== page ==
That has changed with the team of Paul Turner and David Catrow. I was excited when offered the opportunity to review their newest book, When God Made Light. They previously teamed up for the picture book When God Made You. The books have a very similar feel and look to them. The illustrations are absolutely beautiful. In fact, Catrow is becoming one of my favorite illustrators.

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Great “Love” Service Project for Children

Great "Love" Service Project for Children - Parenting Like HannahToday is Valentine’s Day. I woke this morning to social media posts filled with people hurting because they aren’t currently in a romantic relationship. Our world is starved for godly love. You can have fun, reflect God’s love to others and teach your kids about the different types of love while doing this great service project. And you don’t even have to do it on Valentine’s Day!

Have your kids create a list of people who might need a reminder they are loved. Talk about the different types of people who may feel unloved for a variety of reasons. Maybe they are single and not dating anyone. Perhaps their spouse has died. Maybe they are someone whose family lives far away. Perhaps it’s someone who is going through a divorce. Maybe it is a child who doesn’t quite “fit in” at school. Perhaps it is a student or military person living far from family and lifelong friends. Maybe it’s someone living in a nursing home or rehab center. You get the idea.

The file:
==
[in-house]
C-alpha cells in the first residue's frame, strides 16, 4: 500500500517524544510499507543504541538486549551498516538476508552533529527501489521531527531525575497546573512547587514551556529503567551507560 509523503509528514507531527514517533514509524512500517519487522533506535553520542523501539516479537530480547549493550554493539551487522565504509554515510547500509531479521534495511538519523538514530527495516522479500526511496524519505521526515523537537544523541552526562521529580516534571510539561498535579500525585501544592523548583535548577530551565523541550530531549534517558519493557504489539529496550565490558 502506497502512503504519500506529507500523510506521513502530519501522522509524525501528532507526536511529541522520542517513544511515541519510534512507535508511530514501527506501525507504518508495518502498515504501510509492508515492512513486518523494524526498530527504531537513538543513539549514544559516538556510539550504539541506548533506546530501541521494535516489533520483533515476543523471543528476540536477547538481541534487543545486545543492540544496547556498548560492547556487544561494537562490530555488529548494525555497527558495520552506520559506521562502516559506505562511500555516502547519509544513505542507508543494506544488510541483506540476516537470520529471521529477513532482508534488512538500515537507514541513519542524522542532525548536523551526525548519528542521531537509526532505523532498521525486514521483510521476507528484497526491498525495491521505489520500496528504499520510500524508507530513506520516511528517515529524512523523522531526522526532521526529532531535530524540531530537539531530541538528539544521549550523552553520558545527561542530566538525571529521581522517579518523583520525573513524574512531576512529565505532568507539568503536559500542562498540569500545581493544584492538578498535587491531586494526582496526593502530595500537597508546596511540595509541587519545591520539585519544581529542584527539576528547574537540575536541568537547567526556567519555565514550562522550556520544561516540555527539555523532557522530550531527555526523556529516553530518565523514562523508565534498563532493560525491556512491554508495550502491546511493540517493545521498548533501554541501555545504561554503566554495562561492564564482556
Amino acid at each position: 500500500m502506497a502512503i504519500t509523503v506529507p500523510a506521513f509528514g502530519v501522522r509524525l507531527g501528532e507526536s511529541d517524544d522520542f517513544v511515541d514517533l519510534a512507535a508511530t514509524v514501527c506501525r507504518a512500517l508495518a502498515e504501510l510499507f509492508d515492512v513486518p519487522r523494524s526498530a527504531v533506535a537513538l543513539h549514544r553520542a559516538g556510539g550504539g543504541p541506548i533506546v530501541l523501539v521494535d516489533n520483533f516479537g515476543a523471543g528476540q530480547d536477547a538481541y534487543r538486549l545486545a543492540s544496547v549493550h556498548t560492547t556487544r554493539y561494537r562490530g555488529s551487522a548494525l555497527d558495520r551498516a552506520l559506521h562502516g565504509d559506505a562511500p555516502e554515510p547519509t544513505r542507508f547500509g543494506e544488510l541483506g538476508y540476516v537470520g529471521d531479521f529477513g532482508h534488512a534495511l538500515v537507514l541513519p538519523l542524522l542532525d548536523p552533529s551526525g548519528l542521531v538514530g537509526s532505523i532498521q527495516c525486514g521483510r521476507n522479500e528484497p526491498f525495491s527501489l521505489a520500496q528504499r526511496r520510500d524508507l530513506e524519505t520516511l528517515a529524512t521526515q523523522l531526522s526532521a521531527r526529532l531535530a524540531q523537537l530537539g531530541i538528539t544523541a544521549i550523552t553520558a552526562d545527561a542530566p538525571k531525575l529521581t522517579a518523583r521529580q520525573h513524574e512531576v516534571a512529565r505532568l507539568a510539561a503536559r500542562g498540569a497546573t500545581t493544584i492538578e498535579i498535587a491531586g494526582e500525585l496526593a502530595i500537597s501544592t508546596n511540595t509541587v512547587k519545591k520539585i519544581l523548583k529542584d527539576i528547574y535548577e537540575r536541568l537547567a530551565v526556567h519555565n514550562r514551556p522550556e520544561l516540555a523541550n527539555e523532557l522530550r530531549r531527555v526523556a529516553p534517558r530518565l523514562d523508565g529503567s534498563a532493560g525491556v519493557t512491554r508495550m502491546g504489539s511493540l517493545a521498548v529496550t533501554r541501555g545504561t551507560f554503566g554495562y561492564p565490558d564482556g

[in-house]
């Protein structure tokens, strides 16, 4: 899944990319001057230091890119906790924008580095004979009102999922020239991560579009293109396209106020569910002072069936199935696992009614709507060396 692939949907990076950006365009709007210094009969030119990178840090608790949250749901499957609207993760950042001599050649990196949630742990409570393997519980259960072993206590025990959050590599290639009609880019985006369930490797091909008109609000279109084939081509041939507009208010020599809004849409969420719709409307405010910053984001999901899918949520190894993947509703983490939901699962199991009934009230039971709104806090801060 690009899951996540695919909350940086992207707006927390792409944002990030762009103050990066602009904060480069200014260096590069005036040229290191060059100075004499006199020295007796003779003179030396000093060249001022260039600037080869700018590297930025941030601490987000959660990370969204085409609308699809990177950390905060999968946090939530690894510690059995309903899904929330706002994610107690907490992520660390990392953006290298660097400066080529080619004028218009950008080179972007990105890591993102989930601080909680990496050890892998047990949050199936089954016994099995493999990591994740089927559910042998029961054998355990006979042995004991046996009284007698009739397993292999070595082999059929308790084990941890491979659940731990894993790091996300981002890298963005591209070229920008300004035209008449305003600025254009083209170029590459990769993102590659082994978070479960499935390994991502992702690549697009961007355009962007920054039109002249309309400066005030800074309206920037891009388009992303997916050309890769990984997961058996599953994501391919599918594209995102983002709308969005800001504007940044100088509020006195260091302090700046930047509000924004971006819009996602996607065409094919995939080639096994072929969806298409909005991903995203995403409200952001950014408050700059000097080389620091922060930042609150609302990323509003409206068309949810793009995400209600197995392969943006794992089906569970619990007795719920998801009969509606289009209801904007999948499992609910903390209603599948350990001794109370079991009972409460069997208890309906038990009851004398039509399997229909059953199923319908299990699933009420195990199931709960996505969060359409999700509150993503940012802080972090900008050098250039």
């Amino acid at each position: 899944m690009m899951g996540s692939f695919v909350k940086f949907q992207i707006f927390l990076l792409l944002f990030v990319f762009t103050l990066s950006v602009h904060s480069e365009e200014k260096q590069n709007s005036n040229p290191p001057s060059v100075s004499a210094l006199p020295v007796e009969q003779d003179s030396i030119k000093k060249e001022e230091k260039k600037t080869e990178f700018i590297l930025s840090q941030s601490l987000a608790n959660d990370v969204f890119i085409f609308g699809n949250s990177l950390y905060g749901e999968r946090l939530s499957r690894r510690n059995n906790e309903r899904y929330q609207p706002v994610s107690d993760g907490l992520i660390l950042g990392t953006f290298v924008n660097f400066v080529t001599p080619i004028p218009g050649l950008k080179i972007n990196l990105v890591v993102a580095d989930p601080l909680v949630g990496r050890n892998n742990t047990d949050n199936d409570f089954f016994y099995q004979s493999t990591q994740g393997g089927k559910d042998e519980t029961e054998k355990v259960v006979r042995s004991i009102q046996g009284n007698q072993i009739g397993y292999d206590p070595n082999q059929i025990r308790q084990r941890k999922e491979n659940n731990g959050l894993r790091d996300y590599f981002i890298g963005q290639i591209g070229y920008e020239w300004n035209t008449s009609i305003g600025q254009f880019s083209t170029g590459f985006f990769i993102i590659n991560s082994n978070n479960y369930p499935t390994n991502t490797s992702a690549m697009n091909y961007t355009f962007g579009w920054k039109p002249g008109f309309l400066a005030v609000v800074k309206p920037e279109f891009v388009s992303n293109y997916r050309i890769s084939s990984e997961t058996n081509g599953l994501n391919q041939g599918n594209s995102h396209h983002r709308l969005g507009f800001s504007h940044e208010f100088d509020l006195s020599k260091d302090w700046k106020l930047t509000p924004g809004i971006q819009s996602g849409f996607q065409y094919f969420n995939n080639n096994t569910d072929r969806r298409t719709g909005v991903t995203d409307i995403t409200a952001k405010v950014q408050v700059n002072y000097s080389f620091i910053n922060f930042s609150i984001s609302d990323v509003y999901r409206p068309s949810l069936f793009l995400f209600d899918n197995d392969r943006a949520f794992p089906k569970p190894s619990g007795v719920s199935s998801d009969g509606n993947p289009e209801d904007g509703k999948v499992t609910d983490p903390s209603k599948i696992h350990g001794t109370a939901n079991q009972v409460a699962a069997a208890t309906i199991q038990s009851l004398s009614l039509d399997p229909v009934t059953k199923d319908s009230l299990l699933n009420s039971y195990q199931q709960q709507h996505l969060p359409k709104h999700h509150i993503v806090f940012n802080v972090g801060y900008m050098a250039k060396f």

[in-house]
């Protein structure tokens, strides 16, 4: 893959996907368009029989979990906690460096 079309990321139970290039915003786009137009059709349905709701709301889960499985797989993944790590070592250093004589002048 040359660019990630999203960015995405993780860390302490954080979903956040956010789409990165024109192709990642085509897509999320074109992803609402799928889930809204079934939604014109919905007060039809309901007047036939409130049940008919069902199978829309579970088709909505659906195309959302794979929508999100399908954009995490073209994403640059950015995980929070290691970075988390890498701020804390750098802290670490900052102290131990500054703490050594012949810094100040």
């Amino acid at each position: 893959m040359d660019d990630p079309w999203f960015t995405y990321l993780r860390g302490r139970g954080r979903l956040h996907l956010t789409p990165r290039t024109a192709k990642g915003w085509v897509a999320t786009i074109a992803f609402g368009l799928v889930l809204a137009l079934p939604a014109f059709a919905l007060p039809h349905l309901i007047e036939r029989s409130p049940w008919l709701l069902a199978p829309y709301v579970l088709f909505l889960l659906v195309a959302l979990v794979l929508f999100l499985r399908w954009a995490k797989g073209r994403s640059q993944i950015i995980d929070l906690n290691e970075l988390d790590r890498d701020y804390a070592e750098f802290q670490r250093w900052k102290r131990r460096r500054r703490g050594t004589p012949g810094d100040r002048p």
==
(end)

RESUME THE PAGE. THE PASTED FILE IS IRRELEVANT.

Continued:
Now help your kids brainstorm ways to help the person feel loved. To let them know your family loves them. To remind them God always loves them. Maybe your kids want to create art or write a note. Perhaps they want to make them cookies or give them candy. Maybe they want to spend a little time with the person or give them a hug. Encourage your kids to be creative. It doesn’t have to cost a lot of money. Use things you have around the house. Shop those day after Valentine’s sales when everything – even candy – is marked down.

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Resource for Helping Christian Teens Develop Resiliency

Resource for Helping Christian Teens Develop Resiliency - Parenting Like HannahBeing a Christian teen can be tough. Even under the best of circumstances a Christian teen trying to live his or her faith will feel isolated. Many will be teased or ostracized for making godly choices. So many teens end up abandoning their faith in an effort to fit in and be accepted.